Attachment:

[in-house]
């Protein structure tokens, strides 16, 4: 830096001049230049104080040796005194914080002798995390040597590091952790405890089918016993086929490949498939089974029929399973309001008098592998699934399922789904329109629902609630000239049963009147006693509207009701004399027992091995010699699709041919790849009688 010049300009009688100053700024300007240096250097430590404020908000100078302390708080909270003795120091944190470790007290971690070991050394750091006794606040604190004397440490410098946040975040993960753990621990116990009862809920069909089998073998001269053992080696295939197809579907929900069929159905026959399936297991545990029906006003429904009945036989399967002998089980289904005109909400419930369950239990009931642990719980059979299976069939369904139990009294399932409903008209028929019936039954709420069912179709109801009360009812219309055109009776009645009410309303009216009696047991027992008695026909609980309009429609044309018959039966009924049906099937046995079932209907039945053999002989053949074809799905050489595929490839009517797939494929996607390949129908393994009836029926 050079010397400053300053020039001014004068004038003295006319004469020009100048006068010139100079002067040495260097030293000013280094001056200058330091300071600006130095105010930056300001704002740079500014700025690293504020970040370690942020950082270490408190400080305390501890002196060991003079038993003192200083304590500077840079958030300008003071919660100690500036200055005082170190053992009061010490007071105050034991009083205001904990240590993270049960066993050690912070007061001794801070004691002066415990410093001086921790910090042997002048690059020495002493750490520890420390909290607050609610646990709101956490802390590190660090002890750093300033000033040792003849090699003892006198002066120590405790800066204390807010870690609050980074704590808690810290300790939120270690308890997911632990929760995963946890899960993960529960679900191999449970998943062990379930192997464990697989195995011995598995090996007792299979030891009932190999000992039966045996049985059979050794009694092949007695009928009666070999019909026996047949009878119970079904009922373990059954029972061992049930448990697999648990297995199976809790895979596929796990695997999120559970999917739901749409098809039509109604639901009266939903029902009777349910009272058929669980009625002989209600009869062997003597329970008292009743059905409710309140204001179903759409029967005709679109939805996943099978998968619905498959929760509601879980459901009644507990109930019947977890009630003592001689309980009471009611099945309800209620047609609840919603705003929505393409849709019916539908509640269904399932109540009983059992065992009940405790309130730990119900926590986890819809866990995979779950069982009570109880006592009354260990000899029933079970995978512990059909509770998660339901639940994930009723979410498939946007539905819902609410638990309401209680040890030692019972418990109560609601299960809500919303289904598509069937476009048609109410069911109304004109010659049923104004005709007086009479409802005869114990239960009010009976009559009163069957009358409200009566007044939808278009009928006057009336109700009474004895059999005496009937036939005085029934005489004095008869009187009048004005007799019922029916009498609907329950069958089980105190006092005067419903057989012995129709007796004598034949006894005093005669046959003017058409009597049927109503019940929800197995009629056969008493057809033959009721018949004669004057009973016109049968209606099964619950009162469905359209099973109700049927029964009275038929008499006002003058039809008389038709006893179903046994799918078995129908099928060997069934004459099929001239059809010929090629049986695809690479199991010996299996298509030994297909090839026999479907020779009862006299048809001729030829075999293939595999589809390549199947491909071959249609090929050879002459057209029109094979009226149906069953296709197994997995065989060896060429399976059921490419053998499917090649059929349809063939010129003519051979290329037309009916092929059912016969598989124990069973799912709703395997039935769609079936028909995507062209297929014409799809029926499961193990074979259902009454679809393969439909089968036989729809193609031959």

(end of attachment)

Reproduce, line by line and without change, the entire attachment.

[in-house]
């Protein structure tokens, strides 16, 4: 830096001049230049104080040796005194914080002798995390040597590091952790405890089918016993086929490949498939089974029929399973309001008098592998699934399922789904329109629902609630000239049963009147006693509207009701004399027992091995010699699709041919790849009688 010049300009009688100053700024300007240096250097430590404020908000100078302390708080909270003795120091944190470790007290971690070991050394750091006794606040604190004397440490410098946040975040993960753990621990116990009862809920069909089998073998001269053992080696295939197809579907929900069929159905026959399936297991545990029906006003429904009945036989399967002998089980289904005109909400419930369950239990009931642990719980059979299976069939369904139990009294399932409903008209028929019936039954709420069912179709109801009360009812219309055109009776009645009410309303009216009696047991027992008695026909609980309009429609044309018959039966009924049906099937046995079932209907039945053999002989053949074809799905050489595929490839009517797939494929996607390949129908393994009836029926 050079010397400053300053020039001014004068004038003295006319004469020009100048006068010139100079002067040495260097030293000013280094001056200058330091300071600006130095105010930056300001704002740079500014700025690293504020970040370690942020950082270490408190400080305390501890002196060991003079038993003192200083304590500077840079958030300008003071919660100690500036200055005082170190053992009061010490007071105050034991009083205001904990240590993270049960066993050690912070007061001794801070004691002066415990410093001086921790910090042997002048690059020495002493750490520890420390909290607050609610646990709101956490802390590190660090002890750093300033000033040792003849090699003892006198002066120590405790800066204390807010870690609050980074704590808690810290300790939120270690308890997911632990929760995963946890899960993960529960679900191999449970998943062990379930192997464990697989195995011995598995090996007792299979030891009932190999000992039966045996049985059979050794009694092949007695009928009666070999019909026996047949009878119970079904009922373990059954029972061992049930448990697999648990297995199976809790895979596929796990695997999120559970999917739901749409098809039509109604639901009266939903029902009777349910009272058929669980009625002989209600009869062997003597329970008292009743059905409710309140204001179903759409029967005709679109939805996943099978998968619905498959929760509601879980459901009644507990109930019947977890009630003592001689309980009471009611099945309800209620047609609840919603705003929505393409849709019916539908509640269904399932109540009983059992065992009940405790309130730990119900926590986890819809866990995979779950069982009570109880006592009354260990000899029933079970995978512990059909509770998660339901639940994930009723979410498939946007539905819902609410638990309401209680040890030692019972418990109560609601299960809500919303289904598509069937476009048609109410069911109304004109010659049923104004005709007086009479409802005869114990239960009010009976009559009163069957009358409200009566007044939808278009009928006057009336109700009474004895059999005496009937036939005085029934005489004095008869009187009048004005007799019922029916009498609907329950069958089980105190006092005067419903057989012995129709007796004598034949006894005093005669046959003017058409009597049927109503019940929800197995009629056969008493057809033959009721018949004669004057009973016109049968209606099964619950009162469905359209099973109700049927029964009275038929008499006002003058039809008389038709006893179903046994799918078995129908099928060997069934004459099929001239059809010929090629049986695809690479199991010996299996298509030994297909090839026999479907020779009862006299048809001729030829075999293939595999589809390549199947491909071959249609090929050879002459057209029109094979009226149906069953296709197994997995065989060896060429399976059921490419053998499917090649059929349809063939010129003519051979290329037309009916092929059912016969598989124990069973799912709703395997039935769609079936028909995507062209297929014409799809029926499961193990074979259902009454679809393969439909089968036989729809193609031959």